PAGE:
Kumamon ↑ the official mascot of Kumamoto Prefecture
It’s best to trust the established, locally-based charities such as: Second Harvest Japan, JAL’s Kumamoto Earthquake Relief Effort Miles, Japan’s Community Chest Japan, Japanese Red Cross Society…
The authorities are wisely pleading for nobody to physically help. Specifically, Kumamoto Prefectural government is saying:
“The kindness of people wanting to volunteer and send goods is much appreciated, but please wait until we are ready to do so.”
In past disasters, volunteers came to help without proper transportation or lodging, and they just added to the mess.
Democrats say Republicans are stiffing them on toilet paper
New York Post | 2016/04/10
…[New York legislatures’] favored brand, Tork Universal’s scratchy, single-ply bath tissue, made from “100 percent recycled fibers.”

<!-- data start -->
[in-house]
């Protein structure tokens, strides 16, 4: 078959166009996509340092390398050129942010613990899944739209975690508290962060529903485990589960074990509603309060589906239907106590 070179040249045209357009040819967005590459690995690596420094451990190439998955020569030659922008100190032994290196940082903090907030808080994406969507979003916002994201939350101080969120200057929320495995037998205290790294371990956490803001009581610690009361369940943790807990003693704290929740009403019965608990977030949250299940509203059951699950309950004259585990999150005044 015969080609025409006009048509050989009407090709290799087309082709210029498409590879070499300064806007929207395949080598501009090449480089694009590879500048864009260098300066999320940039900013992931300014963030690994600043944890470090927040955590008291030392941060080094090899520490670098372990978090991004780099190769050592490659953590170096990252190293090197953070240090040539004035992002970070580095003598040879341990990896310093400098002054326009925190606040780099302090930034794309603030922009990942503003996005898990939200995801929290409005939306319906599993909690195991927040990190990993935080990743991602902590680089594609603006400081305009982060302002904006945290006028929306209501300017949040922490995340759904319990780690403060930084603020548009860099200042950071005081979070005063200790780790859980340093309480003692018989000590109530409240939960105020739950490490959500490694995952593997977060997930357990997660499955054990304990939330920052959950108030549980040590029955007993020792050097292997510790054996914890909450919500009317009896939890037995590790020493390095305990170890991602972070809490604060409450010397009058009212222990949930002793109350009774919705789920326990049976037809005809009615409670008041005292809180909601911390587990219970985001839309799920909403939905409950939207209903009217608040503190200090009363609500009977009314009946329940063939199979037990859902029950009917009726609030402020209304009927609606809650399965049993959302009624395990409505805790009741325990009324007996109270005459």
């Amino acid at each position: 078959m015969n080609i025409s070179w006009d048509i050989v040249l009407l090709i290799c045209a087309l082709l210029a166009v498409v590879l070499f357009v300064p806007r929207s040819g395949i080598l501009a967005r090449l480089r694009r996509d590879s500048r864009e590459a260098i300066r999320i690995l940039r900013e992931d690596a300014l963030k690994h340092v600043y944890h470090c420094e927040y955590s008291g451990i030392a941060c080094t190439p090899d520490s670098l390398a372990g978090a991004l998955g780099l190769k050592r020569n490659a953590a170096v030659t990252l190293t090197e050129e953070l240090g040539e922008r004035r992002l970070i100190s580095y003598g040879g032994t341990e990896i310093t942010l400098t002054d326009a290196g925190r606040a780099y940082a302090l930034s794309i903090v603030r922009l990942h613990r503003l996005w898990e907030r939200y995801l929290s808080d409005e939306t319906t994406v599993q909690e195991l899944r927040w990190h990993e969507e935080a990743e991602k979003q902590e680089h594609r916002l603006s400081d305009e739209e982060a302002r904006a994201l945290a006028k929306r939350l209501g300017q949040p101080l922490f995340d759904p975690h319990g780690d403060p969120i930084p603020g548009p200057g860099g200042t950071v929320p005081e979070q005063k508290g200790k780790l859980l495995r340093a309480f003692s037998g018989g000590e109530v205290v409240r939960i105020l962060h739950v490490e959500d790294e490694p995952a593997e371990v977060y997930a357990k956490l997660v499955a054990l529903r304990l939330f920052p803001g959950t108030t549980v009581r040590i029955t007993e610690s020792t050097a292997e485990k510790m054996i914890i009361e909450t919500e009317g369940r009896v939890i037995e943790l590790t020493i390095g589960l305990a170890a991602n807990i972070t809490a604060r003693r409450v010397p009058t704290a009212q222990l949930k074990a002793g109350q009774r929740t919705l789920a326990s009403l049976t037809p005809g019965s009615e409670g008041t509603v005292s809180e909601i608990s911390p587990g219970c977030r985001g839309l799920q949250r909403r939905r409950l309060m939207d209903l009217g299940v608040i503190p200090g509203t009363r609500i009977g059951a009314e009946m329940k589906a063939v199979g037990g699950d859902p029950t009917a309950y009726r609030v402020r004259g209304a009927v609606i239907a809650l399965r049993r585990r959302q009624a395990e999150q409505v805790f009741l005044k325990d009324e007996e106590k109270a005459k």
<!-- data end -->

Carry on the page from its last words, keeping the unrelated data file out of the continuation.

…Assembly members, unlike the Senate, get as much toilet paper as they want — as long as it fits into their annual office-supply budgets of $2,750.
“We use silk cloth imported from Japan,” laughed Staten Island Democratic Assemblyman Matthew Titone …more…
Even as a joke, New York legislators should not make light of such crappy subject.
A few of our many topical tales of toilet tissue include:
How to get your own seat on Tokyo’s
← overcrowded trains of the Yamamote Line.
山手線 — ヨッピー (@yoppymodel) Apr. 7, 2016 Translation: The Guardian of the Yamanote Line
For many years, Mr. Cloudy Bongwater† has solved the problem of finding a seat on crowded Tokyo trains. The Japanese call the “Train Hammock Gaijin/foreigner“—Read the Japanese accounts of The Mystery of “Uncle Hammock” on the train (google translate)
Other Prior Art reports for extreme seating on Tokyo trains include:
You can never have too much luck or money … or lucky cats.
The Maneki Neko (literally in Japanese the “Beckoning Cat”; aka Lucky Cat, Money Cat) is a favorite Japanese figurine to bring luck, attract customers and bring prosperity. The Lucky Cat waves with its raised left paw and holds an old-style gold coin in its right paw. More info: wikipedia.org/wiki/Maneki-neko